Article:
Correction: This article incorrectly implied that MSA voted against the smoking ban. MSA did not take a stance on the smoking ban.
Six months after legislators passed a statewide smoking ban into law, some student government representatives are lobbying University officials to outlaw smoking outdoors too, for a campuswide smoking ban.
At its April 8 forum, Minnesota Student Association members threw their hats into the ring when Justin Carlson, Yudof Hall representative for MSA and member of Colleges Against Cancer, presented a resolution in support of a campuswide smoking ban.
“Ultimately I think it’s more of a stance,” Carlson said of his proposed resolution. “It’s a step in the right direction.”
Since the beginning of the year, the Student Health Advisory Committee has been discussing ways to implement a campuswide smoking ban, committee co-chairwoman Chloe Schrab said.
Schrab said the committee wants to look at designing a task force to get people’s input on the issue.
Jenna Langer, chairwoman of Colleges Against Cancer, said presenting this resolution at the MSA forum was meant to start a dialogue.
And start a dialogue it did.
At-large representative Dylan Kelly said MSA would be overstepping its boundaries by supporting a smoking ban.
“It’s not MSA’s job to take that stance and forcing people not to smoke,” he said. “We don’t need the student government forcing it upon people like that.”
MSA forum member Jim Forrey shared Kelly’s sentiments.
“I am against an all-out smoking ban, because I think it is overstepping the bounds of any governing body,” he said. “It punishes people for using a product which is legally sold.”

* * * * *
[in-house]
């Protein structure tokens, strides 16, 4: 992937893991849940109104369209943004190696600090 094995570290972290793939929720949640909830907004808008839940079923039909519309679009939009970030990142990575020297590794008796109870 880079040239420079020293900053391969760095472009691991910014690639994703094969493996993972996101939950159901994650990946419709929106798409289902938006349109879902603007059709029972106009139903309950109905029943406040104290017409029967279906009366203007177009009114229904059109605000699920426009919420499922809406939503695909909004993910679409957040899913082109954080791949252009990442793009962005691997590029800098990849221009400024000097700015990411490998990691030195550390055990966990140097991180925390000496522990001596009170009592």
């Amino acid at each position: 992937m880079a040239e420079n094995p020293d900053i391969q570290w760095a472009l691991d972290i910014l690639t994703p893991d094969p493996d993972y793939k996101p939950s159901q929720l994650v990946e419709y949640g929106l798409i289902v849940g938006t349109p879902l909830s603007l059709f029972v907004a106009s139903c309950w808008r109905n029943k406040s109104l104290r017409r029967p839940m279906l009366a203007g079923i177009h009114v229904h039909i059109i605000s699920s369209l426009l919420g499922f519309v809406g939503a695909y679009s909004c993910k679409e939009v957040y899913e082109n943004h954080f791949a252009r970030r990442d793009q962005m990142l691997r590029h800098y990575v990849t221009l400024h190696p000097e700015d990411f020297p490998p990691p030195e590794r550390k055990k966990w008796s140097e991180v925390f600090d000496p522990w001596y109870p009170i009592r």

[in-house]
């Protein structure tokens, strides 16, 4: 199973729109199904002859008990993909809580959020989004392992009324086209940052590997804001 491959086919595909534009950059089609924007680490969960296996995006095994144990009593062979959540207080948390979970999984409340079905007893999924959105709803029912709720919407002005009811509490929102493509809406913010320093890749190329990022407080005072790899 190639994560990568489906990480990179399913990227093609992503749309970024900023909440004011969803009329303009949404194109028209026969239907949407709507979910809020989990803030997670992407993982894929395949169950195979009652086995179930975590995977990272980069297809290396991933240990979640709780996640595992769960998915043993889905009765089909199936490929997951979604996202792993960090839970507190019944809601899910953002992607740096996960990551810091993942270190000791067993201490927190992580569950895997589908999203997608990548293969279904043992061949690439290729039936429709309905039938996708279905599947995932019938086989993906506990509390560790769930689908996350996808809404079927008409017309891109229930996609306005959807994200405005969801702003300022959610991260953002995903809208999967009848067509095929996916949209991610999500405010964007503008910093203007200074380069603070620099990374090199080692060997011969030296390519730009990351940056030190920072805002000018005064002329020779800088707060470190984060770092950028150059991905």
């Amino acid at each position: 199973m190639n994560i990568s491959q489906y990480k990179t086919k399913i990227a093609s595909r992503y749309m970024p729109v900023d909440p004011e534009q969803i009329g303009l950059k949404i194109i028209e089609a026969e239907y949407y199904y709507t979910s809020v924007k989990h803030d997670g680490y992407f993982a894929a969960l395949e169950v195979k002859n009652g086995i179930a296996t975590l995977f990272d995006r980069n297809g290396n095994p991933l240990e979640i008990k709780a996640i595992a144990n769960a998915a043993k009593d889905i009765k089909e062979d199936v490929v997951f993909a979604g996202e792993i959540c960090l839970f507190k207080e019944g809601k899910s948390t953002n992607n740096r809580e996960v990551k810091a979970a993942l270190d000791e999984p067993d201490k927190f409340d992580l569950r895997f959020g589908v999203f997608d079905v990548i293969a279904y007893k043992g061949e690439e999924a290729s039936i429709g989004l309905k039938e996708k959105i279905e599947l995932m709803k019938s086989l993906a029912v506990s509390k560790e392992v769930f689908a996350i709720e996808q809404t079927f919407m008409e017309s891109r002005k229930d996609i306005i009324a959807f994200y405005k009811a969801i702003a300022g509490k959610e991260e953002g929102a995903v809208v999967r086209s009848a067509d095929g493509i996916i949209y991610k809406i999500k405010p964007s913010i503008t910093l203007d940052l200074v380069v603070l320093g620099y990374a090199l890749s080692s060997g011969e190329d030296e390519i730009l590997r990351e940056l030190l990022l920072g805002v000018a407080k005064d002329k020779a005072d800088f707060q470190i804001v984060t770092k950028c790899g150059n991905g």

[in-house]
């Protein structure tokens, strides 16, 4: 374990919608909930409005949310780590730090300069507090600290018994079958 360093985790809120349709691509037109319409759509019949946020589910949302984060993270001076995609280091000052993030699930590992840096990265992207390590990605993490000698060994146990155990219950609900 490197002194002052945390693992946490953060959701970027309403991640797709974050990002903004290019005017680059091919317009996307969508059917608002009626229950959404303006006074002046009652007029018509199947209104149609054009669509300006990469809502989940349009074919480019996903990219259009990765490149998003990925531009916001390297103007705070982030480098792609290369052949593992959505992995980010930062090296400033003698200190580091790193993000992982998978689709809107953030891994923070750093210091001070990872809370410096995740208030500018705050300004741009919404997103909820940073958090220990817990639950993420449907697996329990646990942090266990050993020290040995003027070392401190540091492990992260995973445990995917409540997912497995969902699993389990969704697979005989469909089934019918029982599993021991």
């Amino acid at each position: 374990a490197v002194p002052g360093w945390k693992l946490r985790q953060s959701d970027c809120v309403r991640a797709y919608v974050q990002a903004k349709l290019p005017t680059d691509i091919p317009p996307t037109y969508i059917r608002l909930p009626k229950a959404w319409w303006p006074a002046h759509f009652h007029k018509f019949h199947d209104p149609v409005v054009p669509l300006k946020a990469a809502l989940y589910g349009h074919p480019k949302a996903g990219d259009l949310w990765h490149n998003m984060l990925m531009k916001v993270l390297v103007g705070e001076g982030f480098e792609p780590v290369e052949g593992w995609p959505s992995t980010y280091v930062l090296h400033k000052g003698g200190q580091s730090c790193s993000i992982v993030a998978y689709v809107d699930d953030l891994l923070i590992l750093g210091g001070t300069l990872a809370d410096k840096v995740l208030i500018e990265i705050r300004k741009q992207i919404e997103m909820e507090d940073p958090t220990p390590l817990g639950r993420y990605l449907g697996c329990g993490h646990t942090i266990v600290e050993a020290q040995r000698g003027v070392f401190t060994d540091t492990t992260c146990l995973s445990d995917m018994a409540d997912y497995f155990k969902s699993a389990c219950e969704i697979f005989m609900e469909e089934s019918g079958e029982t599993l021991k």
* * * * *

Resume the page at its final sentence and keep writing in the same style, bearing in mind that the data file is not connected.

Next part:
Smokers may have the right to smoke, but supporters of the smoking ban raised arguments about their rights as nonsmokers.
“Smokers have the right to smoke, but at the same time, we as nonsmokers have the right to breathe clean air,” Langer said.
Director and health officer for Boynton Health Service Ed Ehlinger said he was in favor of a campuswide smoking ban because of the negative health impacts of secondhand smoke.
“I believe the evidence shows that tobacco smoke is dangerous,” he said. “It’s important to ensure that everyone on this campus can breathe clean air.”
The primary criticism of the smoking ban was how it could be enforced at a University of this size.
“I just don’t see any way they can enforce it without being overly aggressive about it,” Kelly said. “It seems like a waste of time and energy.”
Ultimately, the proposed resolution was amended by Kelly to state that MSA would work with Boynton to promote smoking cessation programs, and not to support a campuswide smoking ban.
“It’s a way to address the issue, but still letting people make their own decisions,” Kelly said.
Schrab said she doesn’t think the amended resolution will be very effective.
“If they were to vote on a position, I think it would have been disastrous,” she said. “I think their decision to switch the resolution was kind of hasty and I just don’t think it’s going to go anywhere.”
MSA was initially going to discuss an anti-smoking-ban resolution at its April 22 forum, but since MSA did not pass a resolution in favor of a smoking ban, several representatives said the additional discussion wasn’t necessary.
Schrab said a campuswide smoking ban is a real possibility in the coming years.
“I think smoking is on its way out,” she said. “It’s just deciding which year the campus community is going to be ready for it to be implemented.”